Does chronic Chlamydia pneumoniae infection increase the risk of myocardial injury? Insights from patients with non-ST-elevation acute coronary syndromes.
BACKGROUND: Cumulative evidence suggests a positive association between Chlamydia pneumoniae (Cpn) infection and risk of future coronary events among patients with stable coronary artery disease. However, its prognostic role in unstable coronary syndromes is less well defined. Because Cpn immunoglobulin A (IgA) may be a more reliable indicator of chronic infection than immunoglobulin G (IgG), we speculated that in patients with non-ST-elevation acute coronary syndromes (ACS), this marker might serve as a more useful prognostic tool. Accordingly, we evaluated plasma samples acquired at presentation in 178 patients with ACS for a possible association between Cpn IgA titer and biochemical evidence of myocardial injury. METHODS: Cpn IgG (positive if > or =1:32), and IgA titers (positive if > or =1:16) were measured by use of the microimmunofluorescence technique in 70 patients with ACS in whom myocardial injury developed associated with their presenting events (elevated CK-MB and/or troponin I); and in 108 patients with ACS without such injury. The odds ratios (ORs) for myocardial injury associated with consecutive antibody titers were determined for each of Cpn IgG and IgA. Multiple logistic regression was applied to adjust for key baseline characteristics. RESULTS: Median age of subjects was 64 years; 63% were male and 33% were smokers. The median antibody titers among those with and without myocardial injury respectively were as follows: IgG (1:128 vs 1:128), IgA (1:32 vs <1:16, P =.2). The adjusted ORs for myocardial injury associated with consecutive IgA titers were as follows: IgA > or =1:16, adjusted OR 1.49 (P =.22); > or =1:32, OR 1.95 (P =.04); > or =1:64, OR 1.37 (P =.38); > or =1:128, OR 0.77 (P =.55). No significant trend was found for any IgG titer. CONCLUSIONS: Among patients with non-ST-elevation ACS, a Cpn IgA > or =1:32 at presentation was associated with a significantly higher risk of myocardial injury complicating the presenting event.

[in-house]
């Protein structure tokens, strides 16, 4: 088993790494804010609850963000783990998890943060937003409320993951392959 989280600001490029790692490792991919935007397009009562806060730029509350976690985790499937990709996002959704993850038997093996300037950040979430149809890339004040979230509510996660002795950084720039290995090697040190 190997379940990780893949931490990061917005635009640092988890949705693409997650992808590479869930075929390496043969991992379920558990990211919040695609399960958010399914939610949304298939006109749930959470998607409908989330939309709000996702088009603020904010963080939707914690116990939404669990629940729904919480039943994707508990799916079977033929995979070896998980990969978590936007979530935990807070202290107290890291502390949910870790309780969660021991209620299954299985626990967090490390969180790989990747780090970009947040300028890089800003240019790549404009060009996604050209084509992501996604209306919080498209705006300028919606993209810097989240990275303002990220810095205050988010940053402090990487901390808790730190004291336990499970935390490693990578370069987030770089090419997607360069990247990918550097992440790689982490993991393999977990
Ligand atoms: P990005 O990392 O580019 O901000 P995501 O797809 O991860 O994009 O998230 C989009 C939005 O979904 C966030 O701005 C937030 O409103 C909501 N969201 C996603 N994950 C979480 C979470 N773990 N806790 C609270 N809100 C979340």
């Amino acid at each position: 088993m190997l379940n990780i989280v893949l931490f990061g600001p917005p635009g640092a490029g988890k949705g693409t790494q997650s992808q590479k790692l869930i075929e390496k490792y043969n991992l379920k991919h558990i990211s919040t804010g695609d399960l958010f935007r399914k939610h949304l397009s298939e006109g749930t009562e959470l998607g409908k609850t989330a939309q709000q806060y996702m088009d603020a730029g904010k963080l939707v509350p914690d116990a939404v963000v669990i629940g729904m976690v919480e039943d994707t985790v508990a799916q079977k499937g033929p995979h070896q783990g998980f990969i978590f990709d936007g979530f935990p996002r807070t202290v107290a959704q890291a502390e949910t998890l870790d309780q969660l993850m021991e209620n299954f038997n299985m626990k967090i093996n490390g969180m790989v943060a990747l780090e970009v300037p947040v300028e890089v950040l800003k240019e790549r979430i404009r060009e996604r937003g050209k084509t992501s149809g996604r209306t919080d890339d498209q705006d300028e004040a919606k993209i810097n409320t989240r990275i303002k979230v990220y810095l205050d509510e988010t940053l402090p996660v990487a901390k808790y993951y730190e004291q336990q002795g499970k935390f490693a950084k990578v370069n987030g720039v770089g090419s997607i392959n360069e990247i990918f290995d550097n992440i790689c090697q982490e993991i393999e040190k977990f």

Wong, BYL; Gnarpe, J; Teo, KK; Ohman, EM; Prosser, C; Gibler, WB; Langer, A; Chang, W-C; Armstrong, PW
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